The Thunder are the reigning champions and are based in Durango, CO. Their best players, however, are the brothers McCasland, Jake and Morgan. Aside from being great kids, these two brothers have cast their shadow over Farmington baseball over the last few years and seemingly can do anything they want on the field. Jake is the older of the two and was taken in the 38th round by the Giants a few weeks ago. Rumor has it that Jake will be offered a way-above-slot, six-figure signing bonus that could reach as high as $150,000. Whether that happens or not, Jake has quite a future in the game with the potential to eventually be the Friday-nighter at UNM. He was voted the AAAA Player of the Year for 2010 and has been far and away the top pitcher in Farmington over the last two years. Morgan is the starting catcher for the Thunder, and this is his second year in that role. Although he was the youngest player on their squad last season, the younger McCasland has been a mainstay in the top of their order and remains so going into the tournament. Other notables on the Thunder are shortstop Aaron Coats of Lamar Community College, Nick Clayton (a former ace on the mound for FHS), 1st Baseman J.T. Bean of NMJC, and All-State 1st Teamer Deven Nelson of Artesia. Their first four guys on the mound are all excellent and their lineup has not changed much since last season when they won the league. Any win against the Thunder will require a considerable performance on the mound because of their powerful offense.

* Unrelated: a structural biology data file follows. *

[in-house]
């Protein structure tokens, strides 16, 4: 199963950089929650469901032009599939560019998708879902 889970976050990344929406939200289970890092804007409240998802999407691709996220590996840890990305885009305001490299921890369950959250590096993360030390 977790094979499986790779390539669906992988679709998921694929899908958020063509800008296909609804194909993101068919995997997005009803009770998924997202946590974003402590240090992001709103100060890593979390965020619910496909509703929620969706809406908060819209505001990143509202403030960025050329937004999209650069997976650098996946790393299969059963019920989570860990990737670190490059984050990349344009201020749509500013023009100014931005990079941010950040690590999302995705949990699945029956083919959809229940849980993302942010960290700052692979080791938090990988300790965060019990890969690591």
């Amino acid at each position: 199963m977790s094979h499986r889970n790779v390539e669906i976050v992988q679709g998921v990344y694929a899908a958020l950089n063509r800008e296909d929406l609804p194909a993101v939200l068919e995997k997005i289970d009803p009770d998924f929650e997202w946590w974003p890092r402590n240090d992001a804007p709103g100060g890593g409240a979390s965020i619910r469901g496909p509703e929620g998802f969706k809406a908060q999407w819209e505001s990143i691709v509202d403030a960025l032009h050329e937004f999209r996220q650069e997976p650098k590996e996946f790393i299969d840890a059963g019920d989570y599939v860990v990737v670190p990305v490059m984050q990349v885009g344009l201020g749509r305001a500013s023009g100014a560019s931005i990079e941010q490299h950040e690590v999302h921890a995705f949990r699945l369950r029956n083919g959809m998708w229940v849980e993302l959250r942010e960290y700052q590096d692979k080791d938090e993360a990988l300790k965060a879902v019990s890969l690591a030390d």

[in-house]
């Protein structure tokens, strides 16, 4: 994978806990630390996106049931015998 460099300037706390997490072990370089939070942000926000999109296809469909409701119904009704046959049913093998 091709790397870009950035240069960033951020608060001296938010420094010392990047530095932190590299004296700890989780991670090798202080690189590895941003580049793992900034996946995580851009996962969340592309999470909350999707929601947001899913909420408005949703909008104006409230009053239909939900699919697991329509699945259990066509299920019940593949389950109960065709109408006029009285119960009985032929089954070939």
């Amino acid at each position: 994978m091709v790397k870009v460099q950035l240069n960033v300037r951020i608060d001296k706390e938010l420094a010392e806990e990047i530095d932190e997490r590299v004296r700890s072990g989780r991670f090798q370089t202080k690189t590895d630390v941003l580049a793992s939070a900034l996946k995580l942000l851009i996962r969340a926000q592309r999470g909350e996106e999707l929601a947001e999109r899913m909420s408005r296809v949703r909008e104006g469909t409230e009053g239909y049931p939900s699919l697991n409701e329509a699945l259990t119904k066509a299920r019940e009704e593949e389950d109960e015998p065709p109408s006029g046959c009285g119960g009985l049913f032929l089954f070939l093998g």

The Nutz have been the surprise of the league. A team comprised primarily of starters from smaller schools and reserves from larger ones, they have performed at a level on par with the other top teams in the league. Their top talent is AAA Player of the Year, Alex Garcia of Bloomfield High. Garcia is the best defensive outfielder in town and would be a top-of-the-order hitter in every lineup. He also is probably their ace on the mound. Garcia tossed a one-hitter in the AAA championship this May. The Nutz offense is softer than that of the other four teams likely vying for the title, but they have been known to get hot and stay hot. They are a fiery bunch capable of playing spoiler this week.